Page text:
PubMed | ToxPath Inc.
Type: Comment | Journal: Regulatory toxicology and pharmacology : RTP | Year: 2010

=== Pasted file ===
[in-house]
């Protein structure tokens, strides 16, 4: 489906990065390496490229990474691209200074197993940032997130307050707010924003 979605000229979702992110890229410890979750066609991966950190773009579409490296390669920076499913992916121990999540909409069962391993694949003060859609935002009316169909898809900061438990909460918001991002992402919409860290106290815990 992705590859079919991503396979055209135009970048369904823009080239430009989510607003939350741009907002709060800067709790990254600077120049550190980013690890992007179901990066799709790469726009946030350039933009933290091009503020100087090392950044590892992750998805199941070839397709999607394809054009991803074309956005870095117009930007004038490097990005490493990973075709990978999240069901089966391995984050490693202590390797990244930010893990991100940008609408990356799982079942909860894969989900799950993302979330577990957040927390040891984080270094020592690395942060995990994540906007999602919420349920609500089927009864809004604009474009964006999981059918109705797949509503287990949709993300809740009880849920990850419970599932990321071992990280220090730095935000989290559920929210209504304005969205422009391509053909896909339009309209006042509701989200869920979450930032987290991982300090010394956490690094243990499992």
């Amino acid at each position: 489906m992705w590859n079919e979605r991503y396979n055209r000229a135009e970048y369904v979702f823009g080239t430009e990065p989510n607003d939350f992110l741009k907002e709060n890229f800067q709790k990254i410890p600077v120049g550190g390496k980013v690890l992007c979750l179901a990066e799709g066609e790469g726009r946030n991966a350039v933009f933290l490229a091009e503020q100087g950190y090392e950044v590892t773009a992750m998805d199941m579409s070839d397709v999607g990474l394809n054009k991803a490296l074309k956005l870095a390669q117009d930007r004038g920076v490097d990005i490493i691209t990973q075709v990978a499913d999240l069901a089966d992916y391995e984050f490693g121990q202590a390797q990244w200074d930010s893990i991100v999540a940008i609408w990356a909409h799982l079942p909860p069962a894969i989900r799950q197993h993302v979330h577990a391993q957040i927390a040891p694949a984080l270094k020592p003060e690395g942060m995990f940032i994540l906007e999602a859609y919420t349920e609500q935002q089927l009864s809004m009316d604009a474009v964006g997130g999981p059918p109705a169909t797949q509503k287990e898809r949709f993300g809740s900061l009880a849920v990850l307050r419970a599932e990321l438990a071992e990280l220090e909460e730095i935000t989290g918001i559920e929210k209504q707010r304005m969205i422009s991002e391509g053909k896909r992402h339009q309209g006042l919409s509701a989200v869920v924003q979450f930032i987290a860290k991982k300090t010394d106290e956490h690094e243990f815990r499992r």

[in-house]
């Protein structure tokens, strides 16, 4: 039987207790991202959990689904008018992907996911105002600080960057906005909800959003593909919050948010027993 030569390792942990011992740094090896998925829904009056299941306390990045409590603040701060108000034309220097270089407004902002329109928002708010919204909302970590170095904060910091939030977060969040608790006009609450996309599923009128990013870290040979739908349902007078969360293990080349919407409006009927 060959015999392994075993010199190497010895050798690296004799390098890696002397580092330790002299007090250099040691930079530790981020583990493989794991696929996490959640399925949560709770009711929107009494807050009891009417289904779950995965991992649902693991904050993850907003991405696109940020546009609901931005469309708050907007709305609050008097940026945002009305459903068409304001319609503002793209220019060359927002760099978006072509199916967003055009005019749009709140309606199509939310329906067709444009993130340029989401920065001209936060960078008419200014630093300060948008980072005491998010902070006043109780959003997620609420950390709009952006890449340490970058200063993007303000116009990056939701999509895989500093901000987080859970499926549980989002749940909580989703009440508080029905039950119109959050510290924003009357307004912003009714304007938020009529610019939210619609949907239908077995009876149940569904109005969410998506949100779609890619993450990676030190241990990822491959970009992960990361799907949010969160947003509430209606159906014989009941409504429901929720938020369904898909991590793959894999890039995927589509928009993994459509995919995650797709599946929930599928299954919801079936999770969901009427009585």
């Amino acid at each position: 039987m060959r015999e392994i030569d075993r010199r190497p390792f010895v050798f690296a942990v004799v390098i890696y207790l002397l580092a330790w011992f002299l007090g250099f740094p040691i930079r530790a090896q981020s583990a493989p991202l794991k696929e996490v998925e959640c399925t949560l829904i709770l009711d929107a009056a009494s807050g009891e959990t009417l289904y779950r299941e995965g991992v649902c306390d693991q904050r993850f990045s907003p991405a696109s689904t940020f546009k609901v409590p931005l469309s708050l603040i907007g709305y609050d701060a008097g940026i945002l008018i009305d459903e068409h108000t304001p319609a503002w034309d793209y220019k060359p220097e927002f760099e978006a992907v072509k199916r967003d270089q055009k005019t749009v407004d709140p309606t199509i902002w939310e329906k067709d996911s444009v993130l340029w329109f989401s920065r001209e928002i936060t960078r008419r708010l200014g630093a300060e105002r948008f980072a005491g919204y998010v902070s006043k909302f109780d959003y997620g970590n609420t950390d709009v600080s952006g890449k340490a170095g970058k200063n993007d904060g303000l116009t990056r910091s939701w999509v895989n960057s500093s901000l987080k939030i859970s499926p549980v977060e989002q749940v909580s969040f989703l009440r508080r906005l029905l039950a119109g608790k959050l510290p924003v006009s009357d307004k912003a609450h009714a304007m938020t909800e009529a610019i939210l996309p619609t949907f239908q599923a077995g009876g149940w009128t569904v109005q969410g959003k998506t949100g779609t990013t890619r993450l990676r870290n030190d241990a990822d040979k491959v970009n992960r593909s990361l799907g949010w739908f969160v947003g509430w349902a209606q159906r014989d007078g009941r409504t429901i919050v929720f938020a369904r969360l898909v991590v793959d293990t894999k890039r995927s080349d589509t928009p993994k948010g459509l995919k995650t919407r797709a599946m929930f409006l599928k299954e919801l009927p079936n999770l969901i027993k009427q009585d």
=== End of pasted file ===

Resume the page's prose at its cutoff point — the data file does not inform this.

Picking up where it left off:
This companion article offers an alternative interpretation for the quinacrine-induced uterine tumors observed in a 2-year bioassay in rats (CaBio, Cancel et al., 2010), and provides additional data from two new experiments that support a different interpretation and analysis. Our major premise is that the design of the Cancel et al. bioassay was flawed, particularly regarding dose selection that allowed for misinterpretation of carcinogenic activity. We feel the totality of the information provided herein dictates that the doses (70/70, 70/250 and 70/350 mg/kg quinacrine) causing uterine tumors in their study clearly exceeded the maximum tolerated dose (MTD) typically administered in chronic cancer studies. Our new data support this conclusion and serve to explain the development of lesions, especially the uterine tumors, they have reported. We argue that the rat uterus is not a valid surrogate for the human fallopian tube. Further, we maintain that quinacrine is not genotoxic in vivo, as suggested in their paper. In summary, we believe that quinacrine is not carcinogenic in rats at doses that do not exceed the MTD.